Are UK Workers Over-Taxed Compared to the World?

When we look at our paycheques, many of us often wonder how much tax we’re paying and whether it’s more than workers in other countries. Tax Policy Associates have some interesting insights on how the UK stacks up against the rest of the world when it comes to taxes on wages.

Understanding the “Tax Wedge”

To compare tax rates internationally, experts use the “tax wedge”. Simply put, it’s the total amount of taxes paid by a worker and their employer, expressed as a percentage of the employee’s total wages. This includes income tax and national insurance or its equivalent in other countries.

For instance, if you earn £100, but after tax and other deductions you get £75, then the tax wedge is 25%.

Why is this helpful? Because it gives a fair comparison of how much tax workers actually pay in different countries.

So, how does the UK fare?

Well, according to data from the Organisation for Economic Co-operation and Development (OECD), the UK’s tax wedge is relatively low compared to many other countries. That might come as a surprise to some!

However, it’s worth noting that countries with higher tax wedges often have more expansive welfare systems. In simple terms, they may have better public services or more generous social security benefits. Think of it this way: generally, you get services based on what you pay in taxes.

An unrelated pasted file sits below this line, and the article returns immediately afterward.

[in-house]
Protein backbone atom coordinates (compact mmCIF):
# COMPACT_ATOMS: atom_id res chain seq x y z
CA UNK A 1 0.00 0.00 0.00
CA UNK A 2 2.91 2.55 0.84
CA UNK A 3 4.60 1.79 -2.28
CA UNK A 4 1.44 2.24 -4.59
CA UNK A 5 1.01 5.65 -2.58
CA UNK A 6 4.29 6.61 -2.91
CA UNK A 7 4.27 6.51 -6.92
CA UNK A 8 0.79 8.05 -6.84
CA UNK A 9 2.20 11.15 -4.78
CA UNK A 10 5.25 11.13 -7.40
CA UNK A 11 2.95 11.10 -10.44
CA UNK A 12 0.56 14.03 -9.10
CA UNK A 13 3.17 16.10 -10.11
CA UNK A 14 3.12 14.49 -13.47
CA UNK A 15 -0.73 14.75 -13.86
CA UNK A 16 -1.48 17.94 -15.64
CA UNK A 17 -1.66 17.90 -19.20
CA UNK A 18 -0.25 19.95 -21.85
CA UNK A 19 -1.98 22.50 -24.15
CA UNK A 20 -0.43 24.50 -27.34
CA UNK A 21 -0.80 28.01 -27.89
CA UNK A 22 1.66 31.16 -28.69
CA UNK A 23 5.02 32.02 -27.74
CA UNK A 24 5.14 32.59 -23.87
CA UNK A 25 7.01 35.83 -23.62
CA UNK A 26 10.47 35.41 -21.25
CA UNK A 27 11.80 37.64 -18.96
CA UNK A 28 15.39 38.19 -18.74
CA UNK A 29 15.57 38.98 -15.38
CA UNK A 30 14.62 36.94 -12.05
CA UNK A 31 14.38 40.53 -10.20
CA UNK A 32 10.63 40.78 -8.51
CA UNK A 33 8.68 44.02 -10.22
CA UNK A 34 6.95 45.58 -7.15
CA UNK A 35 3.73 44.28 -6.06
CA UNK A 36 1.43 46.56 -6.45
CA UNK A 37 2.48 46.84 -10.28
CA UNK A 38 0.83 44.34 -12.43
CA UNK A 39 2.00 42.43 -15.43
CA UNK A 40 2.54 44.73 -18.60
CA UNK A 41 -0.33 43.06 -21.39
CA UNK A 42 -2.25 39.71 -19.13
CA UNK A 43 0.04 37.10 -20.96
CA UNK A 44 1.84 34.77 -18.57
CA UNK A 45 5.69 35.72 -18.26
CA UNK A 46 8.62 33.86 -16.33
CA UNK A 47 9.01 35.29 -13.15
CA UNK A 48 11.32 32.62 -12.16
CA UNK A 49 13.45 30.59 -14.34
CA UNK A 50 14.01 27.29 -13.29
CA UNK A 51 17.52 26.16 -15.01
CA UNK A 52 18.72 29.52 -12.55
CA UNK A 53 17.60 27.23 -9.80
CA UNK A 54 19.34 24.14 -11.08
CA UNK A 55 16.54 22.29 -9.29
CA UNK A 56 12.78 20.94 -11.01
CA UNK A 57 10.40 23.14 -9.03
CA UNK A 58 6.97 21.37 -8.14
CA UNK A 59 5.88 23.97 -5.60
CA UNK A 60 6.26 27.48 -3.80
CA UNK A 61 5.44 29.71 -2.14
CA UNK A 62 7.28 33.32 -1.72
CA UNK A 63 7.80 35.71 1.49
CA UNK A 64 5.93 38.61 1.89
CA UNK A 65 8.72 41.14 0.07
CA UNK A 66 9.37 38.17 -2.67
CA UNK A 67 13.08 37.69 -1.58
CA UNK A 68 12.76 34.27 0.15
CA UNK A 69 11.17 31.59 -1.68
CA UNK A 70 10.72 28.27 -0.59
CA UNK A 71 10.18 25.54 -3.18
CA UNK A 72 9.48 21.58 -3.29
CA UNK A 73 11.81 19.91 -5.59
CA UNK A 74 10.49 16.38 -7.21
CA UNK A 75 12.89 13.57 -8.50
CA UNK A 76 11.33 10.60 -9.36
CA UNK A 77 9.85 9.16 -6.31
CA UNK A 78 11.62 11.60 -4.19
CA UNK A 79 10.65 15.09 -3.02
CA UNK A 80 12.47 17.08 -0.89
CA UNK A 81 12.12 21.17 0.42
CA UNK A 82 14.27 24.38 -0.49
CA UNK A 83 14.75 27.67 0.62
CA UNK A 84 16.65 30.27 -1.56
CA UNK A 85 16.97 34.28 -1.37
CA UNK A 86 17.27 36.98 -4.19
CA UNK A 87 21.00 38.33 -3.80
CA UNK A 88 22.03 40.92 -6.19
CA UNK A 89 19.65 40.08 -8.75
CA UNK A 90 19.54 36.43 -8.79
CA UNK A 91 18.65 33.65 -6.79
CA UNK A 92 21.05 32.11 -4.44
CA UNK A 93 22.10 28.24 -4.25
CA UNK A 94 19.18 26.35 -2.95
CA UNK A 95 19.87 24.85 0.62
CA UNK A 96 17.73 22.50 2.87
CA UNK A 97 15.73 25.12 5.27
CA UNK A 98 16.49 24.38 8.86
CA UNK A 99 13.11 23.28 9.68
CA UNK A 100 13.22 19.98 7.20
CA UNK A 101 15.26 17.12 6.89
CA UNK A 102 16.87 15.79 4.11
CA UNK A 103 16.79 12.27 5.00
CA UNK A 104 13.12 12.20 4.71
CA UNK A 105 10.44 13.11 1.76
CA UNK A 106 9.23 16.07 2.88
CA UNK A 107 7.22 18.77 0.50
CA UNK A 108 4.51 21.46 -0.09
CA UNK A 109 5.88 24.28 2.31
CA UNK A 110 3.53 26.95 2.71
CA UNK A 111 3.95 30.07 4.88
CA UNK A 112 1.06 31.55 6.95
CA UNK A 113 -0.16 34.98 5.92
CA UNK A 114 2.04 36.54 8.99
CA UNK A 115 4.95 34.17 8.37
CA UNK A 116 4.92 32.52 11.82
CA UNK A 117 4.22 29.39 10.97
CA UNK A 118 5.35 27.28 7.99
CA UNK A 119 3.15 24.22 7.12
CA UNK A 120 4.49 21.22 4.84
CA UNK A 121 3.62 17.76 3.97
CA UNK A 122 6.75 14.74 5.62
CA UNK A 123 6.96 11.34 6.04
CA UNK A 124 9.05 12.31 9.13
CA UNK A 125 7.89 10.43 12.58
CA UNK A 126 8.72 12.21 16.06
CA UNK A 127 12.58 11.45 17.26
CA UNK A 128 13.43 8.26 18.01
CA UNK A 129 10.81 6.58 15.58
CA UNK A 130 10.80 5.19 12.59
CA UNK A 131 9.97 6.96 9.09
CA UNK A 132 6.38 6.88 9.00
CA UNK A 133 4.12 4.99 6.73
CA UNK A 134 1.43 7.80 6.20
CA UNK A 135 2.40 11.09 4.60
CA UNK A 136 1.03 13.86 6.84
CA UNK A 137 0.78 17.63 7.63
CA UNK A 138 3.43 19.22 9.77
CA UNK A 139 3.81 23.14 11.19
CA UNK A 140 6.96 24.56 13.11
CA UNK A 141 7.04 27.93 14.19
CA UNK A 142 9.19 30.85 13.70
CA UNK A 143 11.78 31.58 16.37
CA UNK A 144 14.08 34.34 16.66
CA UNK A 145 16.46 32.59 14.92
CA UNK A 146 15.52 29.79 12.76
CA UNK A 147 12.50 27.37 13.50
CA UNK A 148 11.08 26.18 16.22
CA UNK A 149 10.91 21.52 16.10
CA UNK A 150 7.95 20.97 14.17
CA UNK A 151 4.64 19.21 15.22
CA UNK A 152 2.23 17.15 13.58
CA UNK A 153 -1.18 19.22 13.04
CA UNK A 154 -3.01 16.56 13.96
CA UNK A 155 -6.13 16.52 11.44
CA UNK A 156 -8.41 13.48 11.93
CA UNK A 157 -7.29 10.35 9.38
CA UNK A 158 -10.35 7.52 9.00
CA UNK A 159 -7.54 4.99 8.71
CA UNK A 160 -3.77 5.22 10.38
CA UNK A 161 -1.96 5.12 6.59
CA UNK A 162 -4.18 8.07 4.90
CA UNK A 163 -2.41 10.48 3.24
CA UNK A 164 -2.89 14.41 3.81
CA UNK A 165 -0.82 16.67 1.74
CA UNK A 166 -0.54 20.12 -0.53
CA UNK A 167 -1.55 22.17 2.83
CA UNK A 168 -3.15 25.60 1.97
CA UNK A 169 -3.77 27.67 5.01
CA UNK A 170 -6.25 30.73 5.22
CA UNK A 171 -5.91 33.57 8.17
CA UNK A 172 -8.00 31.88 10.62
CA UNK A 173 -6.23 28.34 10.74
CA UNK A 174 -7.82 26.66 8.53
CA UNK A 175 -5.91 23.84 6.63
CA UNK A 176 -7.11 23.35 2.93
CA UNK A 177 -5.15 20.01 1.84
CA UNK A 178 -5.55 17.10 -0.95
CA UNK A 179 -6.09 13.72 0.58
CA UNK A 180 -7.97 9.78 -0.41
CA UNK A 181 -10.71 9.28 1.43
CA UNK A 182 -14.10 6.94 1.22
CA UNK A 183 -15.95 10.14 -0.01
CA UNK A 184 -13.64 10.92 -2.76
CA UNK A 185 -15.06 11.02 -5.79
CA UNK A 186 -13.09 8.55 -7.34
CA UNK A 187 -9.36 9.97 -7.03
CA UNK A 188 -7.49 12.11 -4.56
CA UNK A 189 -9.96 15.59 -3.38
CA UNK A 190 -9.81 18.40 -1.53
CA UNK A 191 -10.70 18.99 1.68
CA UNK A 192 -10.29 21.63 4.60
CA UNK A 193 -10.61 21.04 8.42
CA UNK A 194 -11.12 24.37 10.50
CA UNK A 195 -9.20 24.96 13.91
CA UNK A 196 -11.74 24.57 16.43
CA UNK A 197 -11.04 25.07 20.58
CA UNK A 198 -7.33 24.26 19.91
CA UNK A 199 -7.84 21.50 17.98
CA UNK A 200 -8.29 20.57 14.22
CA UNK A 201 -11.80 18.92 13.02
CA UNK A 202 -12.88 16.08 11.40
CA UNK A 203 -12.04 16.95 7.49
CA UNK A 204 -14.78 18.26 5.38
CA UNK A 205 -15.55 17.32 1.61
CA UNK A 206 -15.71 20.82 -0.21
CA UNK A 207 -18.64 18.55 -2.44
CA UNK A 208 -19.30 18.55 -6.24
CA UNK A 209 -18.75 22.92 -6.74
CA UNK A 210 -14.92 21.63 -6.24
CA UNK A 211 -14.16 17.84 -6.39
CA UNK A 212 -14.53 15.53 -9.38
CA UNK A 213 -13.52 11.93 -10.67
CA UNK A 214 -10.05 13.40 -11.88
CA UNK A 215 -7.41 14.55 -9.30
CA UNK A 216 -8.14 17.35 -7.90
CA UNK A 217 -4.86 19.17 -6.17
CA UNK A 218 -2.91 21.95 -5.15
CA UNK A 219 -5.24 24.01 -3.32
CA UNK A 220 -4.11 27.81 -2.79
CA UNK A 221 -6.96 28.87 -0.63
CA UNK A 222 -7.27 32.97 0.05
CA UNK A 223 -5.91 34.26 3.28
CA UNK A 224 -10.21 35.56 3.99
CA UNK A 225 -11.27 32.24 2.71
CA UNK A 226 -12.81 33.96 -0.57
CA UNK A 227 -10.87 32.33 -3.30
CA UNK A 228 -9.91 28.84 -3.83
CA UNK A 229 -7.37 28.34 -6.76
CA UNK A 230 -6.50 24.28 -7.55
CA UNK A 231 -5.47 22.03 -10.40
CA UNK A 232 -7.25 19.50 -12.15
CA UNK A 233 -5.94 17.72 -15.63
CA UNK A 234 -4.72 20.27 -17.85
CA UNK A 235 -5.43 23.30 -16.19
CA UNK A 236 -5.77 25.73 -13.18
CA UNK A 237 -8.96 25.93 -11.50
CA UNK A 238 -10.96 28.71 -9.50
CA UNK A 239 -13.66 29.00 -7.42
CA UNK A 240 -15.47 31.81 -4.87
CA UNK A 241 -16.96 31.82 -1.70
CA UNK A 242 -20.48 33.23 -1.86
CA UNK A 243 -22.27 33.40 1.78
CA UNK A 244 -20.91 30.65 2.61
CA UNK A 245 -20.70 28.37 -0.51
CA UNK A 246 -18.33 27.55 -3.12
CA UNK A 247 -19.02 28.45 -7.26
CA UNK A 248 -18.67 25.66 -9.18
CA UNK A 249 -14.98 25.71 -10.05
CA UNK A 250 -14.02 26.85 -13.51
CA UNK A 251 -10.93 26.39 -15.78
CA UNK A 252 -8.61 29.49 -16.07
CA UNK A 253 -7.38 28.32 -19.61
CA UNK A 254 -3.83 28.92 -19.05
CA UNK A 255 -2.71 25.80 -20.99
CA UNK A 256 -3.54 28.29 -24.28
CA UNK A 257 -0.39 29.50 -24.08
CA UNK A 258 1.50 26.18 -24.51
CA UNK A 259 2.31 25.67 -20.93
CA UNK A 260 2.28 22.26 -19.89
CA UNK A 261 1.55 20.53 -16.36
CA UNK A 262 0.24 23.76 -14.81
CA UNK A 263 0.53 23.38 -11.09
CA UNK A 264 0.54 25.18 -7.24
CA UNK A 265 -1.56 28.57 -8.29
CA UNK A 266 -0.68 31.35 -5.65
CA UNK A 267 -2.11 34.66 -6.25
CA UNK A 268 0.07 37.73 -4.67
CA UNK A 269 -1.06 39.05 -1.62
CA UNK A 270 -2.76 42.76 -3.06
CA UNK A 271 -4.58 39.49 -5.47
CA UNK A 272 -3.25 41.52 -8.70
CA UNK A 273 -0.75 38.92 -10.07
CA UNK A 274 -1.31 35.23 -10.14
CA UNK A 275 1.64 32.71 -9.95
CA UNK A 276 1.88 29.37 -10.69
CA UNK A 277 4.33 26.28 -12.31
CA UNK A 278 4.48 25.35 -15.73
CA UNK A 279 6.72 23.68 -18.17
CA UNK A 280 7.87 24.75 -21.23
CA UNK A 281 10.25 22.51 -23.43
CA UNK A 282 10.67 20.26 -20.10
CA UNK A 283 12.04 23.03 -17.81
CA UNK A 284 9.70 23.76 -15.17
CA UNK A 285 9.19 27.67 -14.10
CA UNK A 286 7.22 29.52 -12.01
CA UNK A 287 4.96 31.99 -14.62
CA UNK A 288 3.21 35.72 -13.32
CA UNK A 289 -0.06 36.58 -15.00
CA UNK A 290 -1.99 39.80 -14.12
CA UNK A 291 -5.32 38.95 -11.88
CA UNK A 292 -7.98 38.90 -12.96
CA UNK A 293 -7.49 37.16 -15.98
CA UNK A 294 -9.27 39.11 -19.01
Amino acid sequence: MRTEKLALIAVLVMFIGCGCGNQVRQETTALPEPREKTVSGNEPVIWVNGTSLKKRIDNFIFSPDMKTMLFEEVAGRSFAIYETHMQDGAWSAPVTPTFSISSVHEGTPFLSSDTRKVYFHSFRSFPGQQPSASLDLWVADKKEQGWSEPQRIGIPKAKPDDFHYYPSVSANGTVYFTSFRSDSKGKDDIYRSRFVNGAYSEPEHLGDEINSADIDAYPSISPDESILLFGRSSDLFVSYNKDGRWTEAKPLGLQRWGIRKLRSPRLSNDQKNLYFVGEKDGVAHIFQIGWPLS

An interesting fact to highlight: there isn’t any country where workers pay less tax than in the UK but has higher government spending.

What About VAT?

Now, let’s talk about the Value Added Tax (VAT). At first glance, the UK’s standard VAT rate seems pretty average. But there’s a twist.

For starters, the USA doesn’t have a VAT system. Instead, many states have sales taxes, which are different in many ways. For example, while VAT is generally applied to most goods and services, state sales taxes in the USA often have a lower rate (around 5%) and may not cover as many items.

But a country’s standard VAT rate doesn’t tell the full story. Some nations might apply their standard VAT rate to almost every item, while others might have lots of exceptions. Interestingly, when comparing the VAT rate to how much tax it generates relative to a country’s economy, the UK seems to collect slightly less VAT than one might expect given its rate.

Why is that? Some experts, like Rita de la Feria, a leading academic in the field, believe it’s because the UK has quite a few exemptions or items taxed at lower rates, even though overall VAT compliance in the UK is commendable.

The Bottom Line

After all that number-crunching, what’s the verdict?

Contrary to what some may believe, there’s no solid evidence to suggest that the average Brit is paying more tax than their counterparts in other countries, at least not by international standards.